PHD Project

December 14, 2016

Learning from the landscape: can the patch dynamics of reef communities guide their conservation and spatial management?

Learning from the landscape Can the patch dynamics of reef communities guide their conservation and spatial management

The very presence of engineering species within a landscape promotes high levels of biodiversity and ecosystem goods/services. However, their loss and degradation is one of the most significant drivers of global biodiversity loss. Most studies overlook the spatial dynamics that drive the persistence of the engineering species themselves.

In this project, we will address key questions in the spatial ecology of engineering species: 1) how much of a species do we need to conserve in order to ensure that it persists in a landscape, and 2) how much do we need to remove in order to eradicate a species (e.g. an invasive)?

Engineering communities are usually persistent, as the processes that act to remove it (i.e. disturbance) are balanced by those that allow it to expand (i.e. recruitment/growth). We can hypothesise that larger patches will experience relatively less removal risk and have greater expansion potential than those that are smaller, thereby growing to dominate the landscape as time progresses. But do larger patches covering a constrained spatial area confer extended benefits to the wider persistence of these species over those smaller and more distributed, and how does the spatial arrangement of patches affect this?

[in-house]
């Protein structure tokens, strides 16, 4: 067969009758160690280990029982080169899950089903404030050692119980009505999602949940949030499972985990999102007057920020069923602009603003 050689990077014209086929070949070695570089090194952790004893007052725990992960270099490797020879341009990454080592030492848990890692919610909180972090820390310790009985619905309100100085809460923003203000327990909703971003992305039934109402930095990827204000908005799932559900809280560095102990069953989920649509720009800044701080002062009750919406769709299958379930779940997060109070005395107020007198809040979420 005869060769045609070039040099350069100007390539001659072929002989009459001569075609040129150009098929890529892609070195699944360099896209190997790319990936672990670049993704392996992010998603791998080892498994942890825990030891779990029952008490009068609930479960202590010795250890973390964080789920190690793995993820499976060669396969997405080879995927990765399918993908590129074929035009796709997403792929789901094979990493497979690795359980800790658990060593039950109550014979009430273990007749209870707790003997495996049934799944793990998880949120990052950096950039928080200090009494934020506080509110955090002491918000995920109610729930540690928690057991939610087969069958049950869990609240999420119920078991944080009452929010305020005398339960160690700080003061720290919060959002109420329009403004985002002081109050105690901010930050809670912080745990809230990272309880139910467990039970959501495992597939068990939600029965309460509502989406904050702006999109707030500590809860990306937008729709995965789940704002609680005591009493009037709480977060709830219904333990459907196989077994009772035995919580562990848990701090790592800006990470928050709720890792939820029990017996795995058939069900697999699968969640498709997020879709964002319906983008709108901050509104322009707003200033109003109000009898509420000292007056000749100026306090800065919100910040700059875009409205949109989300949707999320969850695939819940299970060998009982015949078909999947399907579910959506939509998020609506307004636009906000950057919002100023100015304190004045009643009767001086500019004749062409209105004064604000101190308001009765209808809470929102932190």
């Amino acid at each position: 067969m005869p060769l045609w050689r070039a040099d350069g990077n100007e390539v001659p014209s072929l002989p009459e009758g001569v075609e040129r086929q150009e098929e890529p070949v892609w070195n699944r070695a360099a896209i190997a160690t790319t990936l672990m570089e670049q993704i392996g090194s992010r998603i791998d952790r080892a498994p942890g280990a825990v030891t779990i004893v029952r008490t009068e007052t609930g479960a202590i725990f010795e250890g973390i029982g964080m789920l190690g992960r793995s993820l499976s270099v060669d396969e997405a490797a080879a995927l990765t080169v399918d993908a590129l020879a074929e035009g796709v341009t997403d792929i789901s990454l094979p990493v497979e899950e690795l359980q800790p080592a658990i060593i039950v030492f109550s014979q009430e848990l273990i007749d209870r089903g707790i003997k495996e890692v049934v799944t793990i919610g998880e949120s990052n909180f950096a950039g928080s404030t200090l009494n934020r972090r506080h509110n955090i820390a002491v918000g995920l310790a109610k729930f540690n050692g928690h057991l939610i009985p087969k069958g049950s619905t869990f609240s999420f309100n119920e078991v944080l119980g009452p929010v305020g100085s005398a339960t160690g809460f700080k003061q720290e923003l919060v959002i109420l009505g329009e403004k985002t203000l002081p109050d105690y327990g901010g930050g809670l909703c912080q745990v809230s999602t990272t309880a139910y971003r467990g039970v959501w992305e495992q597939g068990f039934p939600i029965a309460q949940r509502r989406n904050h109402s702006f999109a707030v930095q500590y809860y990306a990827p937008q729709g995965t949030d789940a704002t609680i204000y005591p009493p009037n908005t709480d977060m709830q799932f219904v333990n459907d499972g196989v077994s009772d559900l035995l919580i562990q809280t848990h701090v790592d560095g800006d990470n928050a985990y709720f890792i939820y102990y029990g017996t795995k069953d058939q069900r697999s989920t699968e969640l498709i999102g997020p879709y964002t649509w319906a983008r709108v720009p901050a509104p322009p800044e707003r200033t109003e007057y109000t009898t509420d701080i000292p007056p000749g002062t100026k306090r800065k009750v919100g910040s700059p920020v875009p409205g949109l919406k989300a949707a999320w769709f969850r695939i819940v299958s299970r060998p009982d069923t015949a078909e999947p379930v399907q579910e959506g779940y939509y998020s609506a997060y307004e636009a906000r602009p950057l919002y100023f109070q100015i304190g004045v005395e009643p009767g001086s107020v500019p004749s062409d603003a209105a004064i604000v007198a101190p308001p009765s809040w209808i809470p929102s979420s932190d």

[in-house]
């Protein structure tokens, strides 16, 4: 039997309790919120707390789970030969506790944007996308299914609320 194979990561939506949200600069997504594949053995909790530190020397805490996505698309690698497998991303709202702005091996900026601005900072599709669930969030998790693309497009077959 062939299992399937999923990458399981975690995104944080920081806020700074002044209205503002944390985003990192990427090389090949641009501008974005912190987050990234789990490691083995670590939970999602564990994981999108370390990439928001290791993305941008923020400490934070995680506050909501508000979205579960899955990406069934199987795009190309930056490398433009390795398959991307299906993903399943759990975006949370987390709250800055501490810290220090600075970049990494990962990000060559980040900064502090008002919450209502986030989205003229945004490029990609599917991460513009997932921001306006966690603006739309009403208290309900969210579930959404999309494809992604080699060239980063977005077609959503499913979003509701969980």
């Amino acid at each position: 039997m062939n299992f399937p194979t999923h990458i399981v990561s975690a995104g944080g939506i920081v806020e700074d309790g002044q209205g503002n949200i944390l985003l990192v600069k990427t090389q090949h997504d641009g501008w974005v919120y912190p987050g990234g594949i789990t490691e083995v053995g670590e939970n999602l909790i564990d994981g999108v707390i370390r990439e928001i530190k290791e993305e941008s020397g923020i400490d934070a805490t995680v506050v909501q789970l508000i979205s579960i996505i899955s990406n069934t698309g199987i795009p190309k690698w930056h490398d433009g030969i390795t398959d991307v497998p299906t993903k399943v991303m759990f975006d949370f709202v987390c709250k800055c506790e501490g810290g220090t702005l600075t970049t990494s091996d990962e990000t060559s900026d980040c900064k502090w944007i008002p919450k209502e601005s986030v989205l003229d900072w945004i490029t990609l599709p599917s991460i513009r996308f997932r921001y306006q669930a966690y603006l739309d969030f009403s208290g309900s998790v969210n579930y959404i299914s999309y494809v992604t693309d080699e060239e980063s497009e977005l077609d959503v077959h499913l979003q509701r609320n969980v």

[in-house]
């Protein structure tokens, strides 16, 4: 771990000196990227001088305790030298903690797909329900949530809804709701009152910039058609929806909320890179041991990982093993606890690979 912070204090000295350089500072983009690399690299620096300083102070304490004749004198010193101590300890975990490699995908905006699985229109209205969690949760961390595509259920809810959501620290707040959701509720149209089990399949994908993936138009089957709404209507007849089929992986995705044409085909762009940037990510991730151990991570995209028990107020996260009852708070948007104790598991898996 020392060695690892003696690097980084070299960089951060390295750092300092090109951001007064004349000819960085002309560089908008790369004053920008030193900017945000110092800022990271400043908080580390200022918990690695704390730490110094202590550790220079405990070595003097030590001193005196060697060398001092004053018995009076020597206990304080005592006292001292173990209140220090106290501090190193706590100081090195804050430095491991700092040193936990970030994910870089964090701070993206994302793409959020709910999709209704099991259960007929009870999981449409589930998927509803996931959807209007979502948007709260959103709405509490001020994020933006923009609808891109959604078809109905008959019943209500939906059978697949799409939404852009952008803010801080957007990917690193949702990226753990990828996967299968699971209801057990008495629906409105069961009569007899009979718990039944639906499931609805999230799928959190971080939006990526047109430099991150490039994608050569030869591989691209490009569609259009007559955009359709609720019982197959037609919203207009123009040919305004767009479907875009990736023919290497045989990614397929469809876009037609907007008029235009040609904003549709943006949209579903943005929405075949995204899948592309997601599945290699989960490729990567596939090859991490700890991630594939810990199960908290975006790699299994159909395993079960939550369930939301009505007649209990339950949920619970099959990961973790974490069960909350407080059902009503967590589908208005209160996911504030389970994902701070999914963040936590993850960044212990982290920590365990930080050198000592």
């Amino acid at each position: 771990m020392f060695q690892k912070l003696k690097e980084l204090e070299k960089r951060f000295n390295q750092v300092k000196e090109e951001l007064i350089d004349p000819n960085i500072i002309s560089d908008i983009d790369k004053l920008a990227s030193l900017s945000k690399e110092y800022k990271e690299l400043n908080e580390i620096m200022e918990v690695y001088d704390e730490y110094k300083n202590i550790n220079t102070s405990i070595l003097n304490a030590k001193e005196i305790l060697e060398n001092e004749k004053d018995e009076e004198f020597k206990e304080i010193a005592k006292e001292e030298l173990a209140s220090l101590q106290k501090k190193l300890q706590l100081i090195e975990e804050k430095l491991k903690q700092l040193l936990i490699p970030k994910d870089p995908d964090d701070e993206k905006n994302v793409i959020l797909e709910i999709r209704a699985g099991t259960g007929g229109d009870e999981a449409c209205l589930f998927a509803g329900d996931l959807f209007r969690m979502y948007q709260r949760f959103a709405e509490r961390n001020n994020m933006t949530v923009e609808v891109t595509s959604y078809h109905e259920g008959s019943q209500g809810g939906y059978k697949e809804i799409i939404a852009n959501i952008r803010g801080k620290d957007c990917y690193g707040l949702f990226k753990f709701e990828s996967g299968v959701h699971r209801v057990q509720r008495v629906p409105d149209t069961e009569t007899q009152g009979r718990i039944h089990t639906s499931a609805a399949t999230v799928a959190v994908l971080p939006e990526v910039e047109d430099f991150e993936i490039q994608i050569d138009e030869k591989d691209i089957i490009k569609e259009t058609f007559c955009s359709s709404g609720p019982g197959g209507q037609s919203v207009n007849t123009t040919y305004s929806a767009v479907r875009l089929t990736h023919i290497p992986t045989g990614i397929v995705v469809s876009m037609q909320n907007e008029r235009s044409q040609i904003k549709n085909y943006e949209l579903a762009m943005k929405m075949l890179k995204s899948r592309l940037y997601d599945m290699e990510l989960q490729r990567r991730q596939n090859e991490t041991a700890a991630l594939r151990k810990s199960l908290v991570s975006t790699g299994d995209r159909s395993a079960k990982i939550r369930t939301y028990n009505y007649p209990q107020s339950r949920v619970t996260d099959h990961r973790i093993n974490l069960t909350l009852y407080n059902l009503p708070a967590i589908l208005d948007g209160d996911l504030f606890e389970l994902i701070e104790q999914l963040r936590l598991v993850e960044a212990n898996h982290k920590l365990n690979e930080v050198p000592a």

Using high-spatial resolution (sub-cm) multi-annual landscape-scale photo-mosaics, image classification and cellular automata modelling, you will blend ecology and computer science to determine how two model engineering species influence spatio-temporal patterns of their persistence within their landscapes. You will work with data from one of the world’s most remote tropical coral reefs (the Palmyra Atoll) and from spatially dynamic intertidal worm reefs formed by Sabellaria alveolata. This novel project combines computer science, ecology and fieldwork to train you in next-generation data analysis and visualisation. In an increasingly data-driven world, such skills are in high demand across a range of sectors and employers.

Applicants should hold a minimum of a UK Honours Degree at 2:1 level or above in subjects such as Computer Science, Geography, Landscape Ecology, Mathematics, Statistics or related fields. Some experience in computational approaches and programming is desirable, as is an interest in photogrammetry and remote sensing.

For further information, please contact Andrew Davies ( or Gareth Williams (